The Brent Run Landfill accepts tires, but they want to charge us $3.00 per tire.

The landfill does not accept brush, like we have ha since the storm, inJune. We are still picking this brush up and are still having trouble getting rid of it.

The landfill itself is very dusty and dry. They seldom water or oil the roads to keep down the dust.

There is hydraulic fluid on the asphalt leading to the dump site inside the landfill. The drivers have complained about the road being slippery and dangerous.

We are using double the fuel traveling to and from the landfill/
Post Tue Dec 12, 2017 8:05 am 
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El Supremo

Now construction has started on I-75 from Pierson Rd. to the city of Saginaw. Although there are alternate routes, what happens in the case of accidents,inclement weather, or possible construction on these roads.

Before we were forced to travel to the Brent Run Landfill, a report was made describing the inevitable problems we would endure taking these trucks to this landfill. It was given to each council member in January or February of 1998.

At first the landfill was charging us by the weight of the truck. Now every truck that goes to this landfill is charged $138.00, no matter what the weight.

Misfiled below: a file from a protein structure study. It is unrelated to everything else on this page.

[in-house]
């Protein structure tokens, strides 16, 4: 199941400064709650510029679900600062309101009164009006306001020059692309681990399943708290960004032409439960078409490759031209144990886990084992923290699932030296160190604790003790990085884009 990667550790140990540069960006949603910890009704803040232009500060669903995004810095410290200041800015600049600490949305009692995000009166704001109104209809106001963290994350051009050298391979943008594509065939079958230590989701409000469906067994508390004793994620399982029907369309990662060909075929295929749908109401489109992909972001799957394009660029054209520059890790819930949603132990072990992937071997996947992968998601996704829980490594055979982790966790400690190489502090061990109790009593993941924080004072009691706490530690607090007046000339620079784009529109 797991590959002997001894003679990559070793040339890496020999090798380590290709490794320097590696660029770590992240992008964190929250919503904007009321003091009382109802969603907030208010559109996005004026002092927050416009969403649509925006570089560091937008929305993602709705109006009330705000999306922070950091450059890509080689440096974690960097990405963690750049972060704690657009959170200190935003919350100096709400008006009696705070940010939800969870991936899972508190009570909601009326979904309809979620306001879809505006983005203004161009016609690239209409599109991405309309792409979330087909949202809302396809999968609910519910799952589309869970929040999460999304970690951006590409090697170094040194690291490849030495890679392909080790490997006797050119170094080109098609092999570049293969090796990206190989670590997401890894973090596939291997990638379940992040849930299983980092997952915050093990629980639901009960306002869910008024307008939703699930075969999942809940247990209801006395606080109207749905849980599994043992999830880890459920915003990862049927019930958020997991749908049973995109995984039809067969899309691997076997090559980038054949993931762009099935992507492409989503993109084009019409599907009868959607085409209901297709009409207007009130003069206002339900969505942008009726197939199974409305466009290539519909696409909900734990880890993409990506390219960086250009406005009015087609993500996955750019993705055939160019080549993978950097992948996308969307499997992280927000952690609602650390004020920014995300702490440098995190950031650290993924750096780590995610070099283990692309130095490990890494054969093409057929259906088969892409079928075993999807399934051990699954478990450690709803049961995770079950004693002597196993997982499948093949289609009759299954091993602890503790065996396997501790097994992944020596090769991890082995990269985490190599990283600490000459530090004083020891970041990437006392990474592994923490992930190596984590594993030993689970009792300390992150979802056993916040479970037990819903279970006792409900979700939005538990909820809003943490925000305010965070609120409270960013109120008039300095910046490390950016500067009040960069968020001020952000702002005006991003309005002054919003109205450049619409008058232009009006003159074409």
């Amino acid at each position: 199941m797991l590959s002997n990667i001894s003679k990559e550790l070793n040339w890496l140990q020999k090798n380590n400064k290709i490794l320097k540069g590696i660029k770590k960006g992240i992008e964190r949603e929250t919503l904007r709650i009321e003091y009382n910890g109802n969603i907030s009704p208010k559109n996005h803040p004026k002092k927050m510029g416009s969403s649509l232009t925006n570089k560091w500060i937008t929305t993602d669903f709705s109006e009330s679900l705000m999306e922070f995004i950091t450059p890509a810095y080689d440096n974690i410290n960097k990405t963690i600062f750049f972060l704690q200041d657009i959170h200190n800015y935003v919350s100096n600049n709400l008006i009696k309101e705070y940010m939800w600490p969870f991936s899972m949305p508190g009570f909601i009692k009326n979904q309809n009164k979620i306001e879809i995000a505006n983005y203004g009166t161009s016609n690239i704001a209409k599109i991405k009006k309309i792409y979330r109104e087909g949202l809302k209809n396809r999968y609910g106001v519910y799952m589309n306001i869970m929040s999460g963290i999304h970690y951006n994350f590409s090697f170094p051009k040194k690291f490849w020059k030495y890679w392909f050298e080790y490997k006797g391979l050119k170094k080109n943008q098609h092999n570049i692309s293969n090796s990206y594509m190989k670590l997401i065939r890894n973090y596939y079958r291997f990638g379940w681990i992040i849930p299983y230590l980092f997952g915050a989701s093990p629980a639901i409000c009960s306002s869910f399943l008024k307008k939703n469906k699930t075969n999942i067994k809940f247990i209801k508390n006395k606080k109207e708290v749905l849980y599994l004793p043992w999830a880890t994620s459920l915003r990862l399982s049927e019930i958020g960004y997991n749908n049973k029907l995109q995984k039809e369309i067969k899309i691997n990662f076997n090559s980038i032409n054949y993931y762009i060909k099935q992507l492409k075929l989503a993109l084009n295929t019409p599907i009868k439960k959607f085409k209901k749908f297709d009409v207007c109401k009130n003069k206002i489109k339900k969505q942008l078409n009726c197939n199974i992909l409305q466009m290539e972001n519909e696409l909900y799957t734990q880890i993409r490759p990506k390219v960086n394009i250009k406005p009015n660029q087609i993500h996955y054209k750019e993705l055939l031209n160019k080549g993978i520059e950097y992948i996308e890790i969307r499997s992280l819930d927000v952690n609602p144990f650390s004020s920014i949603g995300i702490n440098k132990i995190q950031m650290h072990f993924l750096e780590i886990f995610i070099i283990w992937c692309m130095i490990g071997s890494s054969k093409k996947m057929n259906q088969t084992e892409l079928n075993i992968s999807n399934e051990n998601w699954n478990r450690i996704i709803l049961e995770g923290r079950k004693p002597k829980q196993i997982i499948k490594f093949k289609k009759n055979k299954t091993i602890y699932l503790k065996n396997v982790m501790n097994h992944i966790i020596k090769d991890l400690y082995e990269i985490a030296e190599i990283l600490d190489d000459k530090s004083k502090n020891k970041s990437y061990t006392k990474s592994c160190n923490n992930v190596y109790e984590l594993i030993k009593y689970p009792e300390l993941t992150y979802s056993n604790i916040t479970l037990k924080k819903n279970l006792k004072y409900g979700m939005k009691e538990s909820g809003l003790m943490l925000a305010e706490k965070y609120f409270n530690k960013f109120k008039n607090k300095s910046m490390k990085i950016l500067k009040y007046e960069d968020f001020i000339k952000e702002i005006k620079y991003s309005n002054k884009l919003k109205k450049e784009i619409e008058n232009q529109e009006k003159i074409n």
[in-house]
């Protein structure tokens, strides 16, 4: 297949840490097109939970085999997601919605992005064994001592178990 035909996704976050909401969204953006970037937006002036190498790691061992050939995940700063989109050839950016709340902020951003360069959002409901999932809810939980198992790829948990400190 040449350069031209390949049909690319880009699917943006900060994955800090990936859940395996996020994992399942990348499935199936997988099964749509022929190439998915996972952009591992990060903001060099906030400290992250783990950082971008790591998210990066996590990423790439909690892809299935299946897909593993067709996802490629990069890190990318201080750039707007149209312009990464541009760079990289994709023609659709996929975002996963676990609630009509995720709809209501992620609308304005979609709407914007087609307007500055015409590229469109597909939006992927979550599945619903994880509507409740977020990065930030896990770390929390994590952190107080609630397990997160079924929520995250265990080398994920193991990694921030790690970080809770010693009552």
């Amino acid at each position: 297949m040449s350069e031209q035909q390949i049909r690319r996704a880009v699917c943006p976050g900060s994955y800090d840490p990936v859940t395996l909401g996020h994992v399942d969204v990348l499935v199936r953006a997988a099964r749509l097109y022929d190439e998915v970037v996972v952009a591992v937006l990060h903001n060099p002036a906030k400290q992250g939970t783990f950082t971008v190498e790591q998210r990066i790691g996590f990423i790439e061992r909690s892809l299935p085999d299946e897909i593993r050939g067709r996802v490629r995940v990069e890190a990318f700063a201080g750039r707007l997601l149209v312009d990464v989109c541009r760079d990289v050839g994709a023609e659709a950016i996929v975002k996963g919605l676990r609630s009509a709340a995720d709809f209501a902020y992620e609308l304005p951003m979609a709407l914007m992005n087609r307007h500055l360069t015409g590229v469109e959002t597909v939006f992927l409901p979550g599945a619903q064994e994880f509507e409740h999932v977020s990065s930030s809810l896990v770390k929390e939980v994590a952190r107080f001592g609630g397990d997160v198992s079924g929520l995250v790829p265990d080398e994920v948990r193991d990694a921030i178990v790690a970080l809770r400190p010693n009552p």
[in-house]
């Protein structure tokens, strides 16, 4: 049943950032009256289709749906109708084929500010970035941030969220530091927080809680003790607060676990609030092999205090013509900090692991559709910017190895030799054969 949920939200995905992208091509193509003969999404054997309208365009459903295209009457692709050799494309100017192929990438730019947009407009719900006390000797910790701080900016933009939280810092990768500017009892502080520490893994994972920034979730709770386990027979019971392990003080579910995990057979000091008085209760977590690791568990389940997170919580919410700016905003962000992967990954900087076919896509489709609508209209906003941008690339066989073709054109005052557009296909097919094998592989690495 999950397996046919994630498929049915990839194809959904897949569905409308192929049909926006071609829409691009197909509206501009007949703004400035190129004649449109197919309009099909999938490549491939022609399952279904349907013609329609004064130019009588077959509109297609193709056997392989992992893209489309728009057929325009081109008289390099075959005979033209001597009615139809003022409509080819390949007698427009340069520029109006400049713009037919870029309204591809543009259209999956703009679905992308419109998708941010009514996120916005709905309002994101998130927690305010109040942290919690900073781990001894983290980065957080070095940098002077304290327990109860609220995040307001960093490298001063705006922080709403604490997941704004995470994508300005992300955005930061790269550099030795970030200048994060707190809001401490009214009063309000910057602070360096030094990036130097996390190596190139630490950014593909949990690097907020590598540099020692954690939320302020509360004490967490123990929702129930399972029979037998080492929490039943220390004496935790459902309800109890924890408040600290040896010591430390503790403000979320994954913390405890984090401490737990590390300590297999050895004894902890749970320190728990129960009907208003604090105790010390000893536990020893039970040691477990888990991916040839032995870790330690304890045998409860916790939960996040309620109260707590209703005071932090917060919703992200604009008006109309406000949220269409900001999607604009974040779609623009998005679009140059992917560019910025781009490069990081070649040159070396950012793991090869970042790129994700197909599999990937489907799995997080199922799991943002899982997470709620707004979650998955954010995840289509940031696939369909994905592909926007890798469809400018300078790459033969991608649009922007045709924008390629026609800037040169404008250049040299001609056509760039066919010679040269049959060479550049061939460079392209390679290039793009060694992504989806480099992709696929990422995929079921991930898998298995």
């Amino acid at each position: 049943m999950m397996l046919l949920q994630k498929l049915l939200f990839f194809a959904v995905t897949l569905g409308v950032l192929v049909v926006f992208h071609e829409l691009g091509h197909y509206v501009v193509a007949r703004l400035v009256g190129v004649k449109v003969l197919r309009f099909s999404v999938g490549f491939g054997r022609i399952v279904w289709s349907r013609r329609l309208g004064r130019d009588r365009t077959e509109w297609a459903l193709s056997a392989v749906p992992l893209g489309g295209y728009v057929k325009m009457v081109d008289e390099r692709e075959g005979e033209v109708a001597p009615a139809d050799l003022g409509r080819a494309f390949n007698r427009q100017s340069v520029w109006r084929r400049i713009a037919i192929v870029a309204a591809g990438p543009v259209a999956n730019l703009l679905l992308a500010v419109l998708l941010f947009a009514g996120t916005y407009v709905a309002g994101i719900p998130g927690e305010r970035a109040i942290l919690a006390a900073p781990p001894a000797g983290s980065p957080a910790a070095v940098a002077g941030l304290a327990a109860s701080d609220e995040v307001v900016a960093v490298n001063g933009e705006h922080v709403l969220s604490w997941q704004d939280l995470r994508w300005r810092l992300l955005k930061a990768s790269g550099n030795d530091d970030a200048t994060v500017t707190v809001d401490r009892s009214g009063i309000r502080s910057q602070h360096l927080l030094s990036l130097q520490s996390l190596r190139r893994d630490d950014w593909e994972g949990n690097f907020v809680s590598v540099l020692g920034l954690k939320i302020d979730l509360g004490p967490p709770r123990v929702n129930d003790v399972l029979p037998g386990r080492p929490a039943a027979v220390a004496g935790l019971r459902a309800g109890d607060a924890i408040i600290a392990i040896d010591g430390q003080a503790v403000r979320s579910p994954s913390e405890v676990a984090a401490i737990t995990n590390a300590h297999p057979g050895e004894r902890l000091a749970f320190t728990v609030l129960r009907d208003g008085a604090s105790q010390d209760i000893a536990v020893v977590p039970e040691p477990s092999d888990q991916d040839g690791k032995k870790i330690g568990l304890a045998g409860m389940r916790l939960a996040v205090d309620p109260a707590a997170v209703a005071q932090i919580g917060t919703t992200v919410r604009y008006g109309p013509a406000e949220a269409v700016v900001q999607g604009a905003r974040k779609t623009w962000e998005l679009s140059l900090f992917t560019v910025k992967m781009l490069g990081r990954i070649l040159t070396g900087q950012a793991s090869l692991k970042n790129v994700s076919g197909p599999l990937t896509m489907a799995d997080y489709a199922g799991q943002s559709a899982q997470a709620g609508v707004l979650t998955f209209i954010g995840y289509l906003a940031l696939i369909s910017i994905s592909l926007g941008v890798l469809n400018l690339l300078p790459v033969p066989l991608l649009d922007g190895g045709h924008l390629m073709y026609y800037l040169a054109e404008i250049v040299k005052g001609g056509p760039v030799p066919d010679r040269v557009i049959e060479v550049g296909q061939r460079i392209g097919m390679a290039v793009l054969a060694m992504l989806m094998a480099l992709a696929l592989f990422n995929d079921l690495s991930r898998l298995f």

Post Tue Dec 12, 2017 8:16 am 
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El Supremo

3-18-98 Truck 5024- brakes locked up and flat tire at landfill, due to mud.

3-19-98 All trucks stuck in mud, trucks pulled up and down hill at landfill.

3-19-98 truck 5019 had both steps and all bottom rear lights torn off due to condition
of road at landfill.

3-20-98 truck 5020 had 2 brake chambers broken off at landfill.

truck 5008 was tuck at landfill couldn't move up or down.

truck 5003 had a flat tire on freeway after leaving landfill.

both trucks 5020 and 5025 had their exhaust pipes pulled apart, at
Post Tue Dec 12, 2017 8:27 am 
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El Supremo

4-6-98 Truck 5004 had the bumper destroyed at landfill

7-11-98 truck 5005 had blowout on Vienna Rd, on way to landfill. The hub ring came of and struck a vehicle, and the incident was reported to police.

7-15-98 truck 5013 had flat tire at landfill.
Post Tue Dec 12, 2017 8:32 am 
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El Supremo


On Thursday,April 30th, at about 2:00 p.m., waste collectors Jim Wruck and Phillip Matthews returned from the Brent Run landfill in Montrose and proceeded to tell me a very disturbing story.They said that when they got to the top of the landfill, they were directed to back in between two trucks that were already backed up to dump. As they got out they noticed that a worker from a "City Disposal" truck was wearing a mask. As Wruck and Matthews undid their turn buckles, they noticed bags and barres coming out of the truck net to them. On the bags were printed the words- "Danger-Asbestos". They said the stuff was blowing all over. I immediately informed my supervisor, Bruce Blackmon. I also had Mr.Wruck and Mr. matthews fill out the incident reports and took them to the Emergency Medical Clinic on Ballenger Hwy. They n turn sent them to Hurley Hospital.

I found out that Ivan Goodlow had dumped his truck right after Wruck and Matthews. I immediately sent him to the hospital for checking. I was told shortly after, a mechanic, Denver, had changed all of the tires.